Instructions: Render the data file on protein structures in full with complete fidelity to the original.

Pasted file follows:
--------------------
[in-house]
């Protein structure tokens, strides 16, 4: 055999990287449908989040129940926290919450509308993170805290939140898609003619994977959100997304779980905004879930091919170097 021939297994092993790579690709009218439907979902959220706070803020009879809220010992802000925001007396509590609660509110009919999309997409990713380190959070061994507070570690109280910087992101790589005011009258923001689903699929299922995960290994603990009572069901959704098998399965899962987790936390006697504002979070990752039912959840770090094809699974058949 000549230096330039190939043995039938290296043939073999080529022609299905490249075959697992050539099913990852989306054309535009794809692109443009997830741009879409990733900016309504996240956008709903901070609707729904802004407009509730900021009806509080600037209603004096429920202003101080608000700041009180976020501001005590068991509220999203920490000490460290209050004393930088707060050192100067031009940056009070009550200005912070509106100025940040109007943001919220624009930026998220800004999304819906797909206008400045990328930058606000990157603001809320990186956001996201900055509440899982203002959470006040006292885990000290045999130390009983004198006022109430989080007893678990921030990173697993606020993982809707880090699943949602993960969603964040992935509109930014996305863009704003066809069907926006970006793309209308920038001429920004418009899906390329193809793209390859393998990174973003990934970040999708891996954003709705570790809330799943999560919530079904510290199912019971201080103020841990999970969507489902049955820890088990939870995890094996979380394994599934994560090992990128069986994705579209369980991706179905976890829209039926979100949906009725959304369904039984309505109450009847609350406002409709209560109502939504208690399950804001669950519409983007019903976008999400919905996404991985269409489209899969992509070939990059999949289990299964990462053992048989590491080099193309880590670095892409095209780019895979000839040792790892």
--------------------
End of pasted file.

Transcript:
[in-house]
């Protein structure tokens, strides 16, 4: 055999990287449908989040129940926290919450509308993170805290939140898609003619994977959100997304779980905004879930091919170097 021939297994092993790579690709009218439907979902959220706070803020009879809220010992802000925001007396509590609660509110009919999309997409990713380190959070061994507070570690109280910087992101790589005011009258923001689903699929299922995960290994603990009572069901959704098998399965899962987790936390006697504002979070990752039912959840770090094809699974058949 000549230096330039190939043995039938290296043939073999080529022609299905490249075959697992050539099913990852989306054309535009794809692109443009997830741009879409990733900016309504996240956008709903901070609707729904802004407009509730900021009806509080600037209603004096429920202003101080608000700041009180976020501001005590068991509220999203920490000490460290209050004393930088707060050192100067031009940056009070009550200005912070509106100025940040109007943001919220624009930026998220800004999304819906797909206008400045990328930058606000990157603001809320990186956001996201900055509440899982203002959470006040006292885990000290045999130390009983004198006022109430989080007893678990921030990173697993606020993982809707880090699943949602993960969603964040992935509109930014996305863009704003066809069907926006970006793309209308920038001429920004418009899906390329193809793209390859393998990174973003990934970040999708891996954003709705570790809330799943999560919530079904510290199912019971201080103020841990999970969507489902049955820890088990939870995890094996979380394994599934994560090992990128069986994705579209369980991706179905976890829209039926979100949906009725959304369904039984309505109450009847609350406002409709209560109502939504208690399950804001669950519409983007019903976008999400919905996404991985269409489209899969992509070939990059999949289990299964990462053992048989590491080099193309880590670095892409095209780019895979000839040792790892």